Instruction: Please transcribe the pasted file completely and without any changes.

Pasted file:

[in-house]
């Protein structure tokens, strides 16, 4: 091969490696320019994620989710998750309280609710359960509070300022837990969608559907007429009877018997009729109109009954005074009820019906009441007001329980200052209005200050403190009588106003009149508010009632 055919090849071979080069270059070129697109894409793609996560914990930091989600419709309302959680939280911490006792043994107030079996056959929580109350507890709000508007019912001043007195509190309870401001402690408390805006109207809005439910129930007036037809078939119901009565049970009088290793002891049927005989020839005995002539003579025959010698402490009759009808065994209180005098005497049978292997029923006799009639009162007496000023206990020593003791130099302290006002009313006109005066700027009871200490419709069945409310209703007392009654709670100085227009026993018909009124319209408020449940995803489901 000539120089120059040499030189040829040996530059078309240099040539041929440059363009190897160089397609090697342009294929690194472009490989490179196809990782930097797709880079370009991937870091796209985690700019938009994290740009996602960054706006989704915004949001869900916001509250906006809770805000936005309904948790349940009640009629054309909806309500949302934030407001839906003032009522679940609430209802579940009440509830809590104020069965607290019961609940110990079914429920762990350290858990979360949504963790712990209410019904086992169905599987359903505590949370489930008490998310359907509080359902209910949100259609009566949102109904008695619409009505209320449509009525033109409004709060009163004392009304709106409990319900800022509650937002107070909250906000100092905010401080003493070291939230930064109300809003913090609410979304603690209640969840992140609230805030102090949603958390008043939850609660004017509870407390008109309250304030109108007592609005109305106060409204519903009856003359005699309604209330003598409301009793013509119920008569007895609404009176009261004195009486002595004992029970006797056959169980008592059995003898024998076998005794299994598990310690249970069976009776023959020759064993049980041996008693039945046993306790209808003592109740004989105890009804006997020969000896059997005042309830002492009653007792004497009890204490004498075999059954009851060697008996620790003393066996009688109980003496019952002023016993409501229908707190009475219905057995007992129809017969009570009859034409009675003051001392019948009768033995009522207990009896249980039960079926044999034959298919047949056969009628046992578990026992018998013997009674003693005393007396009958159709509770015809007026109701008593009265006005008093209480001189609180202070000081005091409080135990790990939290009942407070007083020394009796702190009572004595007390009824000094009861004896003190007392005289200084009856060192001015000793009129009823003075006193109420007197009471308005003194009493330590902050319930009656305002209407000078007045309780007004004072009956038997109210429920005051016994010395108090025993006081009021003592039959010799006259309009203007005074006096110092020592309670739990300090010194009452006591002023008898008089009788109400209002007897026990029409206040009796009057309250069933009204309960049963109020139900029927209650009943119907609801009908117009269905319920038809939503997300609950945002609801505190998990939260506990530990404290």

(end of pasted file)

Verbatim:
[in-house]
């Protein structure tokens, strides 16, 4: 091969490696320019994620989710998750309280609710359960509070300022837990969608559907007429009877018997009729109109009954005074009820019906009441007001329980200052209005200050403190009588106003009149508010009632 055919090849071979080069270059070129697109894409793609996560914990930091989600419709309302959680939280911490006792043994107030079996056959929580109350507890709000508007019912001043007195509190309870401001402690408390805006109207809005439910129930007036037809078939119901009565049970009088290793002891049927005989020839005995002539003579025959010698402490009759009808065994209180005098005497049978292997029923006799009639009162007496000023206990020593003791130099302290006002009313006109005066700027009871200490419709069945409310209703007392009654709670100085227009026993018909009124319209408020449940995803489901 000539120089120059040499030189040829040996530059078309240099040539041929440059363009190897160089397609090697342009294929690194472009490989490179196809990782930097797709880079370009991937870091796209985690700019938009994290740009996602960054706006989704915004949001869900916001509250906006809770805000936005309904948790349940009640009629054309909806309500949302934030407001839906003032009522679940609430209802579940009440509830809590104020069965607290019961609940110990079914429920762990350290858990979360949504963790712990209410019904086992169905599987359903505590949370489930008490998310359907509080359902209910949100259609009566949102109904008695619409009505209320449509009525033109409004709060009163004392009304709106409990319900800022509650937002107070909250906000100092905010401080003493070291939230930064109300809003913090609410979304603690209640969840992140609230805030102090949603958390008043939850609660004017509870407390008109309250304030109108007592609005109305106060409204519903009856003359005699309604209330003598409301009793013509119920008569007895609404009176009261004195009486002595004992029970006797056959169980008592059995003898024998076998005794299994598990310690249970069976009776023959020759064993049980041996008693039945046993306790209808003592109740004989105890009804006997020969000896059997005042309830002492009653007792004497009890204490004498075999059954009851060697008996620790003393066996009688109980003496019952002023016993409501229908707190009475219905057995007992129809017969009570009859034409009675003051001392019948009768033995009522207990009896249980039960079926044999034959298919047949056969009628046992578990026992018998013997009674003693005393007396009958159709509770015809007026109701008593009265006005008093209480001189609180202070000081005091409080135990790990939290009942407070007083020394009796702190009572004595007390009824000094009861004896003190007392005289200084009856060192001015000793009129009823003075006193109420007197009471308005003194009493330590902050319930009656305002209407000078007045309780007004004072009956038997109210429920005051016994010395108090025993006081009021003592039959010799006259309009203007005074006096110092020592309670739990300090010194009452006591002023008898008089009788109400209002007897026990029409206040009796009057309250069933009204309960049963109020139900029927209650009943119907609801009908117009269905319920038809939503997300609950945002609801505190998990939260506990530990404290």